RACES: Return to Stamullen (Star of the Seas cross-country 2016)

'That was the most horrible race I ever did.' Torben had only spoken the words a few seconds after I crossed the finish line and I knew the wait continued: the years had passed and still I had not met a runner enjoying their first cross-country race. 'But I am kind of enjoying it now,' he finished.

A big club trip had been planned to make this early-season cross-country run a general rehearsal for the upcoming back to back weekends of Wicklow County action. Injuries and other race commitments whittled our travelling squad down to just two: the two Danes, Torben and I.


The years roll by


Long years seem to pass between each of my trips here: 2007 saw my first outing and 2011 the second. Why it took me so long to return I don't know for it is a real classic. No medals, no t-shirts, no loud-speakers, no guided warm-up routines or goodie bags. Just good old-fashioned racing for €15 including the tea and brack afterwards. The field is placed as a cross-country course should be: in the middle of nowhere between Greenanstown, Julienstown and Stamullen in County Meath. This should not fool us into thinking the race is easy-going - this is a terrifically well-laid out cross-country over 4 x 1500m laps including 8 steep climbs (2 per lap), 8 descents and odd flat sections in between.

I stepped out off my car and into the heavy grass in brilliant sunshine. By the time I reached registration grey clouds had gathered and by the time we had made our way up the first hill and into the first descent a fierce rainy blaze hit us head-first. It was an odd wind almost sucking the air away from your lungs it seemed. This was the closest I was to Torben - less than 50 m back. He slowly made up more and more ground especially on the climbs to finish in a fine 22:30 for the 6 km.

My start was better than expected but then I hit a midway crisis and the usual thought of 'I'll have to drop out'. The fact a man over 60, running in his bare feet, was 100 m ahead of me quickly banished such thoughts and I steadied my own private ship and got stuck into the race again. I had lost 4-5 spaces here and would only regain one but on the other hand I would lose no more.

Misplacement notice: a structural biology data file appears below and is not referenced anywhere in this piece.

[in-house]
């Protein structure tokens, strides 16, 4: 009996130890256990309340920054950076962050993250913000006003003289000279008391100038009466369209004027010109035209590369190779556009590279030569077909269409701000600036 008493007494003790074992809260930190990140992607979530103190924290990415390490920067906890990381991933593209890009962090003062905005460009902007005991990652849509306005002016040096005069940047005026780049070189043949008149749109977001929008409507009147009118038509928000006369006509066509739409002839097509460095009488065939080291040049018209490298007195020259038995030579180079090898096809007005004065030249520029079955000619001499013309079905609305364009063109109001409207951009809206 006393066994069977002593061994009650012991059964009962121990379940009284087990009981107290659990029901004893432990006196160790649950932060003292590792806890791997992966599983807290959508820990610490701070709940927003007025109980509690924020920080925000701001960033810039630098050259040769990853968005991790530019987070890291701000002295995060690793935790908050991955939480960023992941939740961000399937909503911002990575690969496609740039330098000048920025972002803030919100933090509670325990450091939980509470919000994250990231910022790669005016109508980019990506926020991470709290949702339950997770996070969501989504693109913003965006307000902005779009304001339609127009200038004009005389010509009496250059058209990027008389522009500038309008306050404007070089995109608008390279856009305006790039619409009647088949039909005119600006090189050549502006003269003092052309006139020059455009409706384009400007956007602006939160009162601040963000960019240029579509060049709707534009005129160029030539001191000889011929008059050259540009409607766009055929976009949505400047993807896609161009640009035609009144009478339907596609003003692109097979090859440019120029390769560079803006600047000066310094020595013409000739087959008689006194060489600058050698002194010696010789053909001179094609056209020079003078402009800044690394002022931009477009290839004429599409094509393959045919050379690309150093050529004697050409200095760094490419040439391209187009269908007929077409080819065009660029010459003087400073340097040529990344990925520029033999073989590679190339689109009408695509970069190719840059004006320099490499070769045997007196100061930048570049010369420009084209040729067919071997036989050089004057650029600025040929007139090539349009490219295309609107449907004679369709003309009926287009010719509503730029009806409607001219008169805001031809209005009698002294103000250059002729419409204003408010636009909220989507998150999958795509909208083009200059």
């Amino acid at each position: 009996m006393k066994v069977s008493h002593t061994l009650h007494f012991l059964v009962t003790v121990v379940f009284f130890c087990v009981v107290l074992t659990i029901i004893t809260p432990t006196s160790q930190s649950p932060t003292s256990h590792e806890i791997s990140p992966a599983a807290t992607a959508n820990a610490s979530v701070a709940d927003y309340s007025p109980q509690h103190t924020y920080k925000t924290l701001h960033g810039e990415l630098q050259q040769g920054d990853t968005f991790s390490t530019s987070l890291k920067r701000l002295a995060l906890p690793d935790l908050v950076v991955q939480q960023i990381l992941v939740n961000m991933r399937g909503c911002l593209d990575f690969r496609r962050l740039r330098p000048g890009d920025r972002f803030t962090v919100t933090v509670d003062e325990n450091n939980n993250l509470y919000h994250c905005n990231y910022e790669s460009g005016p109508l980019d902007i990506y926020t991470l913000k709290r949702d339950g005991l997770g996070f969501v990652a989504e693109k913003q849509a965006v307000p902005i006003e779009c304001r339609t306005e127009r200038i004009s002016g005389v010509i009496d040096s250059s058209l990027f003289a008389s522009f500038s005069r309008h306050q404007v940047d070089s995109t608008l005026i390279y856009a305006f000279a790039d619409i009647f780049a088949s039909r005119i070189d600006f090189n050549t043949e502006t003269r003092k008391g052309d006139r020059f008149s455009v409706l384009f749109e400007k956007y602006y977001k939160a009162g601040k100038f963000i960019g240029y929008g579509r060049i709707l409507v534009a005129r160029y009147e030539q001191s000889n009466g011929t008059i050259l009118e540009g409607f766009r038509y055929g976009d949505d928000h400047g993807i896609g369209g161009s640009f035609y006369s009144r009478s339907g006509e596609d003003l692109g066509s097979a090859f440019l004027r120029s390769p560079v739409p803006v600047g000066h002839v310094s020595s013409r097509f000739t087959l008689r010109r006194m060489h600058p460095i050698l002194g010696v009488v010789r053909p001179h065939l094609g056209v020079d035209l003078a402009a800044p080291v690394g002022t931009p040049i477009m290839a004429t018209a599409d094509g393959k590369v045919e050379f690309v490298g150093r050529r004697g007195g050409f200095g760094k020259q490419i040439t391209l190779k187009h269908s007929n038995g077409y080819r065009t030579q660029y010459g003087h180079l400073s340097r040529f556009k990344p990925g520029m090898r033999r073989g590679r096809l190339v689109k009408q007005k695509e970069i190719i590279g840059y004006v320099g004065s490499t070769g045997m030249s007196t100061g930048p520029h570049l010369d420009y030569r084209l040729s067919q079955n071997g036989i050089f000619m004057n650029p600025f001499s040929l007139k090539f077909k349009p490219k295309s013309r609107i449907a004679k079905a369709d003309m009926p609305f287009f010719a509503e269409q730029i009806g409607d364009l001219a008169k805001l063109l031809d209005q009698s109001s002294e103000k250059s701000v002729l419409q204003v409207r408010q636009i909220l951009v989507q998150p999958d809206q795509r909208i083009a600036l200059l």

Age no barrier - at least for some of my competitors


Coming towards the finish my older co-competitor and a runner in yellow singlet were the only two in reach. I passed the Masters runner at the top of the hill and thought I'd be gone on the descent but he thought otherwise. Only in the last 100 metre could I let my lesser years count enough to secure the spot. Afterwards I thought how 37 is an odd age - too old to be young and too young to be old which I suppose is why we call it middle-age.

My time of 24:41 was slower than on the two previous outings here (23:53 in 2011 and 24:09 in 2007) but conditions were also much slower than on the previous occasions. Since early summer my VDOT has climbed from 48 to 52 and at this rate I will be back in PB shape by Spring next year. It's no coincidence that this coincides with giving up the day-job and being able to work full-time on 'the dream' - being content in life is the foundation for everything else - sporting or otherwise.

Now for the serious business...


As a dress rehearsal it was nice to get the cob-web blown off the lungs - my chest was markedly tired after. The Wicklow Novice awaits and with three of our top-4 club runners being absent, the rest of us will need to work a bit harder. I experimented with a new routine removing my easy run with strides in favour of 4 x 300m repeats with 200m float to try and prime the machine more. It worked well enough and I was happy how I kept working hard into the hills - an area I normally concede significant ground on.

I discussed the point on cross-country with Torben again after: it's training for other stuff we runners want to do - hills, road, track - at least for the majority. So the initial shock of doing, the general dislike of being part and the inevitable satisfaction of completing are part and parcel but also simply part of a training process. Cross-country is a strengthener for the winter training ahead and it hones largely neglected skills nowadays - racing man against man, picking a good line, dealing with the unexpected, bringing the intensity and keeping the spirits high in difficult conditions. Ok, there was no heavy plough and obstacles like in the old days but it wasn't a golf course either. My dad did not have much to work with - sporting wise- with me as I was both disinterested and without obvious talents as a child. Yet, he did lay a decent foundation for this dragging me through forest floors from the age of 5, running in dark forests during bitterly wet and cold Danish Autumn nights and having to cross river streams early on and spend the rest of the evening sitting wet in a car. We need this sort of stuff today - more than ever....


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